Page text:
And now, Anjuli casts a compelling vision for you to live a soul-awake life too.
The invitation might be as gentle as a song–or as abrupt as a rooster’s crow–but God is always waking you up. You can have the life you really want, and you don’t have to lose your soul trying to get it.
Breathe in. Breathe out. Full life is right here.
Quotable: “God meets us right in the crevice of our greatest wounds and wakes us up to His presence. He doesn’t just meet us there but transforms us there” (p. 35).
7. Almost Everything: Notes on Hope
by Anne Lamott
Category: Spiritual Self-Help, Christian Self-Help
In this profound and funny book, Lamott calls for each of us to rediscover the nuggets of hope and wisdom that are buried within us that can make life sweeter than we ever imagined. Divided into short chapters that explore life’s essential truths, Almost Everything pinpoints these moments of insight as it shines an encouraging light forward.
Candid and caring, insightful and sometimes hilarious, Almost Everything is the book we need and that only Anne Lamott can write.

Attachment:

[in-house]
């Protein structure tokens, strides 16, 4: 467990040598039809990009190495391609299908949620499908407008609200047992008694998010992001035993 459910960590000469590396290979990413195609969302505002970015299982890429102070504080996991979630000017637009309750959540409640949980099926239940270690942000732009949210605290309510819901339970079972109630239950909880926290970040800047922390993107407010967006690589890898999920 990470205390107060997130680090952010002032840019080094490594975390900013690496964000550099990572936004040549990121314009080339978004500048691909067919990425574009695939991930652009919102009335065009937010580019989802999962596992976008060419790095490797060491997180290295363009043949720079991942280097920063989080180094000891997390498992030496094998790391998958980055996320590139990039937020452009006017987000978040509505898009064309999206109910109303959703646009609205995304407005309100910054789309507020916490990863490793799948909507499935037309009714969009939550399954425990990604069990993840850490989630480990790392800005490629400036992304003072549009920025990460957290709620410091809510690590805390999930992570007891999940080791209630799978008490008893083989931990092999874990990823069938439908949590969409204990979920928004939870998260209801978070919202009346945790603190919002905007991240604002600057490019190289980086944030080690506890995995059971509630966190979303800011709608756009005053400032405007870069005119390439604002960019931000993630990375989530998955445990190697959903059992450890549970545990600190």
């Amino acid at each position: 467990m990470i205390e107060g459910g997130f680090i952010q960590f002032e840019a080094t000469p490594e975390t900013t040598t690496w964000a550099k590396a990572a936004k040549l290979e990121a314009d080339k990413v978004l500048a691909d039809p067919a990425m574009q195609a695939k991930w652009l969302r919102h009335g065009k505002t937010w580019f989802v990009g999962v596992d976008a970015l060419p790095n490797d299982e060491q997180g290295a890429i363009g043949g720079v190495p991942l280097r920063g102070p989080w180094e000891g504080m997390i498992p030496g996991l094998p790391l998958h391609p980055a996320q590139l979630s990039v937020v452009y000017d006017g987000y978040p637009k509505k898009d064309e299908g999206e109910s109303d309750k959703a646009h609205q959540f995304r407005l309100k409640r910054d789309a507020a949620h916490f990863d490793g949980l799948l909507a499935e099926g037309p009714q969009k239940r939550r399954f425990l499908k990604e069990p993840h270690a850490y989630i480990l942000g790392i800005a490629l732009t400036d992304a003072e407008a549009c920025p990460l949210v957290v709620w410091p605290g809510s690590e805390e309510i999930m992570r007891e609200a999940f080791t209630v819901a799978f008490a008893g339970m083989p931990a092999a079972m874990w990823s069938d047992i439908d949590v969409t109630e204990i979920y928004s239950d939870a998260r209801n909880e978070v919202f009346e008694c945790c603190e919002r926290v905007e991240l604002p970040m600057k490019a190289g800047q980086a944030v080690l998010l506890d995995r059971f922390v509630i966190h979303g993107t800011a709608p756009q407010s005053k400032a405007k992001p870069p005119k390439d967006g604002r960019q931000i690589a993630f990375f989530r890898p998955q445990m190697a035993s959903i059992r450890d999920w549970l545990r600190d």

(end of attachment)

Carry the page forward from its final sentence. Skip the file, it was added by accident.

Quotable: “Some of us periodically need to repeat the joy training, rehabilitate the part of us that naturally dims or gets injured by busyness, or just by too much bad news to bear. Adults rarely have the imagination or energy of children, but we do have one another, and nature, and old black-and-white movies, and the ultimate secret weapon, books. Books!” (p. 64).
6. God Speaks Through Wombs:
Poems on God’s Unexpected Coming
by Drew Jackson
Category: Christian Poetry
In God Speaks Through Wombs, Drew Jackson explores the first eight chapters of Luke’s Gospel in a new poetic register. These are declarative poems, faithfully proclaiming the gospel story in all its liberative power. Here the gospel is the “fresh words / that speak of / things impossible.”
From the Magnificat (“That girl can sing! . . . She has a voice / That can shatter shackles”) to the baptism of Christ (“I stepped in / Committing insurrection”), this collection helps us hear the hum of deliverance―against all hope―that’s been in the gospel all along.
Quotable: “When God has promised / to change what’s been called / unchangeable, / to resurrect what has been / pronounced dead, / only those who believe / can be in the room / where it happens” (p. 148).
5. Growing Slow: Lessons on Un-Hurrying Your Heart from an Accidental Farm Girl